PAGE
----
How the Garcia Girls Lost Their Accents
Yolanda stood in the window of a mental institution, watching a man with a tennis racket. Yolanda named the objects in her room and described her relationship with John, her husband, to her doctor. She imagined them flirting on a riverbank amid the constellations, saying, "I love you." She remembered when they played word game while relaxing next to a pond. Yolanda insisted that John was a pond and she was the sky. John pointed out that her nickname Yo does not rhyme with the word sky. But she pointed out that Yo, pronounced Joe, rhymes with cielo, which means sky in Spanish.
She began to mistrust John when he said she was crazy and needed a shrink. She also distrusted that he made lists of the pros and cons of marrying her. She was hurt that he thought she was too intelligent for her own good and might be crazy. She got angry when he tried to kiss her and screamed, "No!" She also got upset when he tried to make love to her. When he brought her irises, she could not understand what he said anymore. When he spoke, she only heard, "Babble babble." She had trouble writing a good-bye note, but finally left to go to her parents' house.
With her parents, she spoke only in quotations or misquotations of literature she had read or songs she had heard. Her therapist, Dr. Payne, suggested that she check into a mental hospital and her parents agreed. Yolanda cried as she was taken to the hospital, but she decided that Dr. Payne would help her get better. She also thought she was falling in love with him. When her parents visited, she awkwardly told them she loved them, and that she and John just did not speak the same language. She thought her nicknames fragmented her sense of self. She also felt allergic to certain words like love or alive, and had physical reactions when she said or heard them.
While she watched Dr. Payne carrying his tennis racket, she felt something coming up out of her throat. It was a big black bird, which perched on her bureau and reminded her of Edgar Allen Poe's raven. She watched the bird fly through the window screen like smoke and then attack Dr. Payne. She screamed as the bird's beak and claws tore at his chest. The bird flew away and blended into dark clouds in the distance. She then saw that what she thought was blood was just a red towel Dr. Payne was holding.
Yolanda then repeated the word love and her own name, hoping to overcome her allergy and be able to use words again the way she used to. She searched for words to describe the sky, and then words that rhymed with those words. As she used more words she regained some faith in the power of words to describe the world.
Yolanda's descent into madness and her inability to communicate with other people, especially the ones she loves the most, reflects the dissolution of her sense of self. Yolanda used to define herself as a poet, and a person for whom words had a particular and very important significance. Her inability to understand the words that John spoke represents their problems communicating on a personal level. This gap between what he said and what she understood led to the breakdown of their marriage. This communication problem is symbolized through the transformation of language into meaningless and garbled babble.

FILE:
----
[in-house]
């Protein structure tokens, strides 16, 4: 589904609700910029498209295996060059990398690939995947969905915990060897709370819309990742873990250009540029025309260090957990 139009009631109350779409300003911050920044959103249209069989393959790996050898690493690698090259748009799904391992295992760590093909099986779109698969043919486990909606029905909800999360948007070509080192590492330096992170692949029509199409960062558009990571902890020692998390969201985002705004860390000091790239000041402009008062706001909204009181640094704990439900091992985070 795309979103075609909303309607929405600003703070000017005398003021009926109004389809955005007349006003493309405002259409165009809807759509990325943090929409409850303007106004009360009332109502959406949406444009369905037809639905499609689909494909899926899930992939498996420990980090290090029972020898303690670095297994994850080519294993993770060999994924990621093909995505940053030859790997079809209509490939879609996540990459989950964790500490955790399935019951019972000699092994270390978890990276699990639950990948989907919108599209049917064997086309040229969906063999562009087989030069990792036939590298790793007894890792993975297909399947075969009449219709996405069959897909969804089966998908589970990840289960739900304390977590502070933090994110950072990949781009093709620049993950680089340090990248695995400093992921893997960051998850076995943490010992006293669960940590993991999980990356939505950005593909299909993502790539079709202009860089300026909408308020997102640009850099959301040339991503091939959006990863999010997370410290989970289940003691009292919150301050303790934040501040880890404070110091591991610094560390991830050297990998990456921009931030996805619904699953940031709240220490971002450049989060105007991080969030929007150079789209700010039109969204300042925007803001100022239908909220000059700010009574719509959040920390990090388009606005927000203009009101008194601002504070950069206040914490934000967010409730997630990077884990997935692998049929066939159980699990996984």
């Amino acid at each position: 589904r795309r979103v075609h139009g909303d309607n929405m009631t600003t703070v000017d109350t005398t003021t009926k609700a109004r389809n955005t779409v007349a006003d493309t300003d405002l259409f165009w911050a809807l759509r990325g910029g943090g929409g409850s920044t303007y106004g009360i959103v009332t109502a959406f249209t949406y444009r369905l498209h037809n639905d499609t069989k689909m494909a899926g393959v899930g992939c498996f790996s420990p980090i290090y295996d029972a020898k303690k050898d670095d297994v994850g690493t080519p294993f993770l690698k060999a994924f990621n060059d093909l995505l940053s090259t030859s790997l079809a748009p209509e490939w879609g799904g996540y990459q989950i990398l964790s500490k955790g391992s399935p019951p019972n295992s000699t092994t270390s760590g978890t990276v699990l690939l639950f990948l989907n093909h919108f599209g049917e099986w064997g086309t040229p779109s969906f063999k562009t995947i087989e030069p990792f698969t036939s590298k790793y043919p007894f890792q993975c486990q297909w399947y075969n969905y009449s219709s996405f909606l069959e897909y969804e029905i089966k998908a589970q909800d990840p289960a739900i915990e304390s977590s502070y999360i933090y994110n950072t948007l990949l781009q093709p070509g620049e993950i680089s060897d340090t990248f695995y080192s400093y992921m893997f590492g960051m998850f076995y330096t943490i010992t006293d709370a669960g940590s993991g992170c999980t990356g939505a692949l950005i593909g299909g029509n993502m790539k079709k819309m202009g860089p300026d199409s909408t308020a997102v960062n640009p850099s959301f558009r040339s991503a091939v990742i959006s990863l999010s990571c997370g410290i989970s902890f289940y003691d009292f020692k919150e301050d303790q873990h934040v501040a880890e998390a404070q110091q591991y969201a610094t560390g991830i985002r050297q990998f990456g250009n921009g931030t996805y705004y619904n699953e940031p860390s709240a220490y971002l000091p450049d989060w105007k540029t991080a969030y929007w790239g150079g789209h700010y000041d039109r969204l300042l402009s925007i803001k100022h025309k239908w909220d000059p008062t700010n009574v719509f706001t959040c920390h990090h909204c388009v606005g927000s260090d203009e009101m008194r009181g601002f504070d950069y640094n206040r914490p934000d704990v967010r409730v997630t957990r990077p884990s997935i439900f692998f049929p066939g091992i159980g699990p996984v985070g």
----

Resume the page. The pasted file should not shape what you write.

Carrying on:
The destruction of the meaning behind language represents Yolanda's inability to connect with other people in meaningful ways. Her failure to relate to John on deeper interpersonal levels is rooted in her distrust of his love, and his difficulty understanding her Dominican culture and heritage. Her cultural identity is represented by the Spanish language, which John cannot understand. When Yolanda points out that her name rhymes with sky in Spanish, she highlights the fact that he cannot access or appreciate her first language and her deeper cultural connections to the Dominican Republic.
The fragmented narration of this chapter reflects both Yolanda's disjointed thought processes related to her mental breakdown, as well as her fragmented sense of identity. Her national and cultural identity is split between the Dominican Republic and the United States, and her personal sense of self is also fragmented. This fragmented sense of self was brought on by the heartbreak of divorce, yet also indicates ongoing problems relating to other people. The bastardization of her name from Yolanda to Yo to Yoyo to Joe to Josephine throughout her relationships with John and her family members represents the dissolution of Yolanda's sense of identity. Her later insistence on being called only Yolanda reflects her desire to heal by integrating her various emotional and psychological parts.
The raven that emerges from her throat and attacks Dr. Payne represents her fears that language, and specifically her own words, could hurt the people she cares about. Her affection and attraction to Dr. Payne is threatened by the aggressive and ugly words that could come out of her mouth, symbolized by the bird. The bird freely moves from the room through the window screen, just as Yolanda might be able to freely speak her own mind if she were able to stop misquoting others. The allergy that she develops to certain emotionally charged words like love also symbolizes her fear of the damage she could do to those she cares about should she use language to convey her feelings.
Readers' Notes allow users to add their own analysis and insights to our SparkNotes—and to discuss those ideas with one another. Have a novel take or think we left something out? Add a Readers' Note!